By Ray Stern
By New Times
By Amy Silverman
By Stephen Lemons
By Stephen Lemons
By Monica Alonzo
By Chris Parker
By New Times
Butch Harrod remains the only person charged in connection with Jeanne Tovrea's assassination. And, despite what Maricopa County Attorney Richard Romley told the media after Harrod's arrest--"I do not believe this is the whole story"--law enforcement sources say it seems unlikely anyone else will face prosecution, unless Harrod sings.
That doesn't seem imminent.
"It's obvious they're trying to prosecute someone else by using me," he tells New Times. "Hap Tovrea is a flag-waving, searchlight-on-me suspect, I know that. But I don't for a minute think he had anything to do with this."
Detectives obviously believe otherwise. In November 1995, after Harrod's arrest, they obtained a search warrant that allowed police to raid Hap's La Jolla, California, home, business office and bank accounts.
An affidavit attached to the warrant claimed the search was justified because "Edward Arthur 'Hap' Tovrea and James Cornel Harrod, a.k.a. Gordon Phillips, had entered in an agreement for Harrod to murder Jeanne Tovrea."
Neither police nor prosecutors would discuss the case. But documents reviewed by New Times indicate that authorities believe Hap Tovrea had a motive--greed--for wanting his stepmother dead.
Despite a comfortable income from trust funds left him by his grandfather and father, Hap always seemed strapped for funds, before and after the murder.
He and his two sisters, Georgia (known as "Cricket") and Priscilla (known as "Prissy"), stood to gain from their stepmother's death. After the murder, the siblings collected more than $600,000 each, after taxes, from a trust fund formerly controlled by Jeanne.
Hap Tovrea did not respond to a request for an interview, and his attorney, Tom Henze, says he hasn't been authorized to discuss the case. In an interview with police hours after Harrod's arrest, Hap denied any involvement in the murder. But he also made stunningly inconsistent statements about his relationship with Harrod.
Harrod has no plausible explanation for the presence of his fingerprints at the crime scene.
"I'd like to know the answer to that," he says.
Harrod doesn't claim he's the victim of a Mark Fuhrmanlike police conspiracy. Instead, he alludes to vague but powerful figures who have successfully diverted attention to Hap Tovrea through him.
His family and some of his friends are standing by him. Says his best friend, former Phoenix radio personality Ernesto Gladden: "You're telling me that someone who is as intelligent as James would park his car on the top of the road, hike to the back of this place, cut the window pane out and then leave fingerprints all over the place? I know he owns three or four pair of gloves. Anybody who would walk in and kill someone in a situation like that is fucking stupid. Jim is very, very bright."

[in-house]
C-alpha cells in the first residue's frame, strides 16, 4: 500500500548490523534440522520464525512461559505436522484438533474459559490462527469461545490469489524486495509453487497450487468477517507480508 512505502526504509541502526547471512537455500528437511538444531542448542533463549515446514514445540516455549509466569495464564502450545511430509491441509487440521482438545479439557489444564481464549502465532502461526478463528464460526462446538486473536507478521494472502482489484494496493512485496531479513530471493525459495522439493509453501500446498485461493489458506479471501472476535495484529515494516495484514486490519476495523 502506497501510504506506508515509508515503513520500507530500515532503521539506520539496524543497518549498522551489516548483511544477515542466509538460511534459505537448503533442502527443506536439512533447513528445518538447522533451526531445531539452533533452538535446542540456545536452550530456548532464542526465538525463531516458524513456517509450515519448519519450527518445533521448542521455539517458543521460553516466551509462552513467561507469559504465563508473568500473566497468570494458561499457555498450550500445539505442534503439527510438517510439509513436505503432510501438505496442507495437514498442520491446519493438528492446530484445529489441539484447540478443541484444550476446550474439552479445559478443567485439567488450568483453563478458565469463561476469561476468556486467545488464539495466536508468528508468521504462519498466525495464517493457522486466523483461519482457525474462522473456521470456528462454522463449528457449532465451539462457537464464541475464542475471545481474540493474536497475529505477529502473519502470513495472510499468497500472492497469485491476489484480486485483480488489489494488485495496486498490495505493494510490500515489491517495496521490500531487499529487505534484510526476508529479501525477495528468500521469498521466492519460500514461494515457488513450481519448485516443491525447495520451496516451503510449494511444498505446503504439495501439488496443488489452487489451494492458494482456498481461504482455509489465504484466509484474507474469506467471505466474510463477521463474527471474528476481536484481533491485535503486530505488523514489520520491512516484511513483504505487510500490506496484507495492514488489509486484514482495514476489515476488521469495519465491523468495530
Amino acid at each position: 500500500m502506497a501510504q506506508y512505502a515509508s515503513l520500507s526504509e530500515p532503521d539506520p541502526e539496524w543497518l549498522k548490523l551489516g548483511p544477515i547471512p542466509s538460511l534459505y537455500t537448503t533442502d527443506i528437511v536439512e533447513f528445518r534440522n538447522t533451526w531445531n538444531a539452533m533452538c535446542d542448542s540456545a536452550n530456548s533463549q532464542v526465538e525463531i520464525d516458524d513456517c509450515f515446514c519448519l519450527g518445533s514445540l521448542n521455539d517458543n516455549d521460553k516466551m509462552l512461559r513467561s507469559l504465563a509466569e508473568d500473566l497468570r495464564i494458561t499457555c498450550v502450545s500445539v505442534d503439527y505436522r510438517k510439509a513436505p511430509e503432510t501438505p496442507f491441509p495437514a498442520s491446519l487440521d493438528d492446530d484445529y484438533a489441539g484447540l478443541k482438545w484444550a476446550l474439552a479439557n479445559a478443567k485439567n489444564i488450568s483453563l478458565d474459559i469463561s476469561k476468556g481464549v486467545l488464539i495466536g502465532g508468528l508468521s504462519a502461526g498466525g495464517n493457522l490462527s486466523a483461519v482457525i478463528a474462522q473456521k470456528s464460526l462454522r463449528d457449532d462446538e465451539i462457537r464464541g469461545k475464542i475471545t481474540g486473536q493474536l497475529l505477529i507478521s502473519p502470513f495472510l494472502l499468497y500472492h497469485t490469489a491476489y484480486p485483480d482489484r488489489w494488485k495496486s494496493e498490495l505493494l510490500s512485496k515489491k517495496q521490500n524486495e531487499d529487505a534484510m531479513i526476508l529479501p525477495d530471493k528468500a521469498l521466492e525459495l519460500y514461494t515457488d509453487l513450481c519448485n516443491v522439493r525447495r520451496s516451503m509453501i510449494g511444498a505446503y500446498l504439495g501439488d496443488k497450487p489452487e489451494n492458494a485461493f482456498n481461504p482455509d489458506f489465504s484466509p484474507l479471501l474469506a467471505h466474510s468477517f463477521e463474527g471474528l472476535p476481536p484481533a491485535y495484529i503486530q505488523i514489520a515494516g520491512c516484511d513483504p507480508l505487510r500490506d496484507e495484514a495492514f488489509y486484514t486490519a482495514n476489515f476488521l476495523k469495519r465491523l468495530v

Gothic in magnitude, the Tovrea murder case has more twists and turns than a mountain trail. It winds through Arizona's roughhewn, "old money" society to modern-day Phoenix--and all the way to China and back. There was even a mysterious stalker--police are convinced it was Harrod--who got close to Jeanne by claiming to be a writer for Time Life publications.
Few substantive details of the investigation have been disclosed--until now. This three-part series lifts the veil that has surrounded the case for nearly nine years.
It's no secret that Ed Tovrea Sr.'s children considered Jeanne a gold digger. But his own friends didn't see it that way; to this day, they praise Jeanne for the devotion she showed Ed Sr. during his difficult final years.
If it turns out that Hap Tovrea was involved in the plot to murder her, Ed Sr. unwittingly helped seal his wife's fate. In his will, the patriarch left to his three children, among other gifts, a $4 million trust fund. But they could collect it only after Jeanne was dead.
And his will allowed Jeanne to live lavishly off the income generated by that trust.
Even before Ed Sr. died in 1983, his kids--especially his two daughters--showed disdain toward Jeanne, Ed Sr.'s third wife. Things deteriorated even more after his death, culminating in a bizarre April 1985 incident involving Ed Sr.'s cremated ashes. To Jeanne's chagrin, the children obtained the ashes from a mortuary and scattered them.
The children apparently had no contact with their stepmother after that incident. But their civil lawyers expressed the trio's animus during bitter and protracted litigation early this decade.
"She was more than amply taken care of [by her late husband]," an attorney said of Jeanne during a lawsuit filed by the Tovrea children against a law firm that had represented her. "She got greedy. And, unfortunately, her lawyers capitulated in what she did to satisfy her own desire for money."
The stepchildren lost that and other lawsuits they brought against Jeanne's estate and others, including her natural daughter Deborah. The effort cost them hundreds of thousands of dollars in legal fees, on top of the $2 million-plus they had to pay in estate taxes before they got a penny from the trust.
Police always had viewed the stepchildren as prime suspects, but there were several others. The list has included Jeanne's boyfriend at the time of her death, a married, onetime rodeo champion who lived in Las Vegas but spent lots of time with her in Phoenix; the old cowboy's wife; a friend with whom she had engaged in a business deal that went sour; mobsters and land speculators whom she allegedly had crossed.